9 THEORY OF OPERATION
The main point to be gained from the foregoing discussion is that it is not always possible to determine from a logic diagram
whether a scheme is of the blocking or tripping type unless an indication is given as to the receiver output voltages. This
applies to frequency shift as well as ON-OFF communication equipment.
It will become apparent from subsequent discussion that it is extremely difficult, if not impossible, to provide a concise rigor-
ous definition of the terms Blocking Scheme and Tripping Scheme. Possibly it would be well to proceed with a discussion of
the different kinds of channels, their characteristics, and their application before attempting a definition.
b) CHANNEL TYPES
The total channel is composed of the communication equipment itself plus the path or link over which the signal is sent. For
relaying purposes there are two basic types of communication equipment.
The ON-OFF type, as the name implies, operates with the transmitter either being keyed on or off by the relay logic. That is,
the transmitter at any given instant is either sending an unmodulated signal or it is sending nothing.
There are two types of frequency-shift equipment. The most prevalent is the two-frequency kind. With this type, the trans-
mitter can send either of two closely spaced frequencies. When no keying signal is applied to the transmitter, it sends one
of these two frequencies. When the transmitter is keyed, it shifts to the other frequency. It is always sending one or the
other. The frequency-shift receiver has two separate outputs, one for each of the two transmitted signal frequencies. Thus,
if the transmitter is sending the MARK frequency, the MARK output is present in the receiver. If the transmitter is sending
the SPACE frequency, the receiver SPACE output is present. These types of receivers are basically FM receivers and uti-
lize discriminators. Because of this, the SPACE and MARK outputs from the receiver cannot both be present simultane-
ously. Also, broad band noise at the input to the receiver tends to provide a balanced signal to the discriminator which
forces its output towards zero. If the noise is severe enough to swamp out the real signal, it can cause random receiver out-
put or all output to disappear.
The other kind of frequency-shift equipment is a three-frequency type. When this type of transmitter is in its quiescent state,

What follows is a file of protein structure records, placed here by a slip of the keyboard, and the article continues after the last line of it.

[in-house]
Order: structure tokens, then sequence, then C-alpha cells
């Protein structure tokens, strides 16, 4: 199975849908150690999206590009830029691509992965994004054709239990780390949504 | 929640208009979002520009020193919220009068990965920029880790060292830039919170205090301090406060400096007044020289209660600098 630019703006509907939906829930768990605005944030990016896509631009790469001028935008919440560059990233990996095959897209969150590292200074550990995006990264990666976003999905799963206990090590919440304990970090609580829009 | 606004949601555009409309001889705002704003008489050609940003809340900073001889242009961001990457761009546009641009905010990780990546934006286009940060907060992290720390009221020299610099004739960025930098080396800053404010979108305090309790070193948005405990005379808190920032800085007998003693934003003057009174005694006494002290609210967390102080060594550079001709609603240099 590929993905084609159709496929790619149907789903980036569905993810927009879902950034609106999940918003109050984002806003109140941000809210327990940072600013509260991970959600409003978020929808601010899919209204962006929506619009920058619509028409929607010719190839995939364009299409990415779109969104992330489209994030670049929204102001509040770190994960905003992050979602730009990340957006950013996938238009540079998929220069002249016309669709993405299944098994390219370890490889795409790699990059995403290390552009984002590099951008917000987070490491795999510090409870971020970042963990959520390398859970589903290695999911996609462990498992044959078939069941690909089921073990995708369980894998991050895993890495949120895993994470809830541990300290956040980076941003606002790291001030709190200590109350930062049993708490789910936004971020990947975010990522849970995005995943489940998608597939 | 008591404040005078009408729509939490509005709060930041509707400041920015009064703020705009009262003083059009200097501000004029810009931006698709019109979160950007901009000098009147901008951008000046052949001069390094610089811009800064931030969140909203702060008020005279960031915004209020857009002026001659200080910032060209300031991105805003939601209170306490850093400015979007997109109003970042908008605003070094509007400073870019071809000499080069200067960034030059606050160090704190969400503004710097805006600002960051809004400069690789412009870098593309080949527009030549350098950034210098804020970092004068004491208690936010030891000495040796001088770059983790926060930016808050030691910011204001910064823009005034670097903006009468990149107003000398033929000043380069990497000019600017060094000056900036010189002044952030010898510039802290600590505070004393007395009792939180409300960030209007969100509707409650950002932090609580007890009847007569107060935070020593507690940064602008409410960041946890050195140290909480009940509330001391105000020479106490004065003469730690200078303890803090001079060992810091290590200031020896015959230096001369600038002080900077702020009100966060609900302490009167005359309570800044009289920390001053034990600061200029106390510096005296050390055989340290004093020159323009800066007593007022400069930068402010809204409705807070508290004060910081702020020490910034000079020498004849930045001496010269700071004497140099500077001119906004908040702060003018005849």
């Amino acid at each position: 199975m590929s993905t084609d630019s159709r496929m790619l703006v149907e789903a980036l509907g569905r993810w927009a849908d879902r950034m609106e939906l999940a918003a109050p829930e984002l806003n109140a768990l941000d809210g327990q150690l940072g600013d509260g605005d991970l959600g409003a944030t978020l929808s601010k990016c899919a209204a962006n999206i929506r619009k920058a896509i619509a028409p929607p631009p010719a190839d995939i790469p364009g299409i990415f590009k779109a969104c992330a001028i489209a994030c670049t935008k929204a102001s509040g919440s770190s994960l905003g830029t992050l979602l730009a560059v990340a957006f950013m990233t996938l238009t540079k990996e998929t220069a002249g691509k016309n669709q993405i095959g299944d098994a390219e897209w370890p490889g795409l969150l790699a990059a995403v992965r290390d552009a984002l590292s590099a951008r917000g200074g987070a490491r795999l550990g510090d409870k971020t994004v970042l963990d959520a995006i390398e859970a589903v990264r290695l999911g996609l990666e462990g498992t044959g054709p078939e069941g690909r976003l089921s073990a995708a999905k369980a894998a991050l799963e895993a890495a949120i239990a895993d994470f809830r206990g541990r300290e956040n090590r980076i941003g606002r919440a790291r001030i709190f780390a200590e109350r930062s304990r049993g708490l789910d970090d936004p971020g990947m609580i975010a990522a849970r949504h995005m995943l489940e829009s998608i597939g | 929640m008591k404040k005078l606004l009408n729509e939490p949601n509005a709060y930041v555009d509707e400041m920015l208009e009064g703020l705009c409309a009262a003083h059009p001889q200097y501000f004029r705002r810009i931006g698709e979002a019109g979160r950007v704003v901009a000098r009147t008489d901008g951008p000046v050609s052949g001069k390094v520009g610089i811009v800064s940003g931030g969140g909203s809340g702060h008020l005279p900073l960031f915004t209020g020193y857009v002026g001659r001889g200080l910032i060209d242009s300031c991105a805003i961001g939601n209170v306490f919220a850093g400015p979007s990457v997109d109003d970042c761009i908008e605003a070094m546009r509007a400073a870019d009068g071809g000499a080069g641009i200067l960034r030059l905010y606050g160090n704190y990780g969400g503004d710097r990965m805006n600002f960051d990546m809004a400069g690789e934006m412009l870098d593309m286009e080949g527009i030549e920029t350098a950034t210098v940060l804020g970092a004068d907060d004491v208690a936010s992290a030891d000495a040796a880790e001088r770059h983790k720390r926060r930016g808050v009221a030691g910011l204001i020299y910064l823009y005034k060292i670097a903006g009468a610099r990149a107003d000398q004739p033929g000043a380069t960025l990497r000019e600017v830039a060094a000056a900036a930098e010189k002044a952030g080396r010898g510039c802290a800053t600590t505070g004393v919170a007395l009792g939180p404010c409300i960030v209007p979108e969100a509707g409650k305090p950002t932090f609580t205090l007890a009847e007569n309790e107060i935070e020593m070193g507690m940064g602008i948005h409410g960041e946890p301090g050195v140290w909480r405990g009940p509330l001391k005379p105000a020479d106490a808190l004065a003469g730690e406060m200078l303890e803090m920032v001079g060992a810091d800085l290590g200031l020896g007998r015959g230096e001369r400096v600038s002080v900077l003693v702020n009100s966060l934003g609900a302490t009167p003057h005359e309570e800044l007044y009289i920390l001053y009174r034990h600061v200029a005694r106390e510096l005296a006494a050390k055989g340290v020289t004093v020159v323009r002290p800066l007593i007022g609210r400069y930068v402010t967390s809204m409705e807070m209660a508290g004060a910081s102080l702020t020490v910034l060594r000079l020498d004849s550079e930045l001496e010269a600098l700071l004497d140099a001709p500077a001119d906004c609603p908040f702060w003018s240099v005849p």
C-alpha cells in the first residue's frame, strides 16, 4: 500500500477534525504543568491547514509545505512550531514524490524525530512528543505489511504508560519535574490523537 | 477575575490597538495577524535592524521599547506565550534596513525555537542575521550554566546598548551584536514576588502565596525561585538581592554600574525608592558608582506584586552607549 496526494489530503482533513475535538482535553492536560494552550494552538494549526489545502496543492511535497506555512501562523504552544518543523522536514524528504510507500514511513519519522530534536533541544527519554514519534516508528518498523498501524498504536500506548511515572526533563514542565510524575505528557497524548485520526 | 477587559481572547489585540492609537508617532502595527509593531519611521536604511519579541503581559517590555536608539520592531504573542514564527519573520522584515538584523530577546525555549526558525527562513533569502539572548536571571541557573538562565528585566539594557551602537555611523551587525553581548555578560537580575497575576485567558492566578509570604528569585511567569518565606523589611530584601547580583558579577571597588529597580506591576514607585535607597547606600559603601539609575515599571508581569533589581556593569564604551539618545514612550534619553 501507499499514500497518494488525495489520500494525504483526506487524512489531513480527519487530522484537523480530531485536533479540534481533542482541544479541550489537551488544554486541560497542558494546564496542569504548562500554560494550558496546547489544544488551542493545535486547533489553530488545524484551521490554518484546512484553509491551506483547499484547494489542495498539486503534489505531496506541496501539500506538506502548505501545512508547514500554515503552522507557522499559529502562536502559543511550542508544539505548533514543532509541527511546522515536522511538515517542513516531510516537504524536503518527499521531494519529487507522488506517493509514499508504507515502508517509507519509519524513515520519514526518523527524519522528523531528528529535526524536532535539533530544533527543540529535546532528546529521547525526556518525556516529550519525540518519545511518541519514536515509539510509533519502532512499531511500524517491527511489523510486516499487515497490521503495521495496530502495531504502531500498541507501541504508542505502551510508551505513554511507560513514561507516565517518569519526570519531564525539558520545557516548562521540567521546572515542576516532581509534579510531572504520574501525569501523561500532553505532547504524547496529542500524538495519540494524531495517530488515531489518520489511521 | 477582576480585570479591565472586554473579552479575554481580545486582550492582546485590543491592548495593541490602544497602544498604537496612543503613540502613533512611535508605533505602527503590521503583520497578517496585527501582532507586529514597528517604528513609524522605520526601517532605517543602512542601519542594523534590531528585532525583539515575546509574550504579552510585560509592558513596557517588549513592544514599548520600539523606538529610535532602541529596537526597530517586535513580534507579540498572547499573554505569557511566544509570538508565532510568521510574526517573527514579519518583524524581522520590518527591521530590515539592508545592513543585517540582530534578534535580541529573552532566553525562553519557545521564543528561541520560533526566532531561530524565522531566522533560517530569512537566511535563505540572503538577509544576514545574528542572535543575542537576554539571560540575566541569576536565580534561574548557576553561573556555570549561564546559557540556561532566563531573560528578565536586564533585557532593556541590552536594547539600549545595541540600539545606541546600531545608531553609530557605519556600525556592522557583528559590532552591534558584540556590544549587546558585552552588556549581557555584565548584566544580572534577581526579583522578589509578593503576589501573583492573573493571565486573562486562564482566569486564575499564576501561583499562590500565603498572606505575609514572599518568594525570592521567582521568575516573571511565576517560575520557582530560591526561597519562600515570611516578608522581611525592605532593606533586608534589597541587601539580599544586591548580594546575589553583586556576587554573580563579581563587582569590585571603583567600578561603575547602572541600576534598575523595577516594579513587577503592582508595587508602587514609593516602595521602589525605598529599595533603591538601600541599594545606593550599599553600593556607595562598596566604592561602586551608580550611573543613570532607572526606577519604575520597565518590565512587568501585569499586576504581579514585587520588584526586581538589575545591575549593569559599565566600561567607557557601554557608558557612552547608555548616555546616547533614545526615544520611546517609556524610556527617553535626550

it sends the center frequency. It has two separate keying inputs so that it can be keyed to shift high or low (MARK or
SPACE) from the center frequency. The three-frequency receiver receives all three frequencies but provides only two out-
puts to the relay logic, the high shift and low shift outputs. When the receiver receives the center frequency neither the high
nor low outputs are present. Here again the MARK and SPACE outputs (high and low) cannot both be present simultane-
ously, and severe broad band noise at the receiver inputs can result in receiver output.
There are several characteristics of communication equipment directly related to phase comparison relaying performance
that might well be discussed. Phase comparison types of schemes compare the phase angle of a current derived at one
end of a line with a communication signal received from the remote end. The communication signal arrives in a MARK-
SPACE arrangement that should represent the positive and negative half cycles of current at the transmitted end of the line.
Actually this is not possible for several reasons:
There is a time lag from the instant a transmitter is keyed until the output reflects a change. This build up is generally a
very short time and is usually insignificant.
There is the propagation time from the instant the transmitter sends until this signal arrives at the remote location,
approximately 1 millisecond for every 290 km (180 miles) of distance. The same applies from the instant the transmit-
ter stops until the remote signal is gone.
There is the build up time in the receiver from the instant the signal appears at its input until the output reflects the
change of state. This time plus the build up time in the transmitter is called the channel operating time.
There is the tail off time in the transmitter from the instant the keying is removed until the output signal changes or dis-
appears. This is generally very short and is usually insignificant.
There is the tail off time in the receiver from the instant the input changes until the output changes accordingly. This
time plus the tail off time of the transmitter is called the channel release time.
In ON-OFF channels the operating and release times are not generally the same. They can vary with frequency and
In frequency-shift channels the discriminator employed in the receiver can be balanced so that build up and tail off
times are equal, or it can be unbalanced (biased) to the MARK or SPACE side. For example, if it is biased toward
MARK and the input signal is symmetrical (half cycle MARK and half cycle SPACE), the output will be more than a half
cycle MARK and less than a half cycle SPACE.
L60 Line Phase Comparison System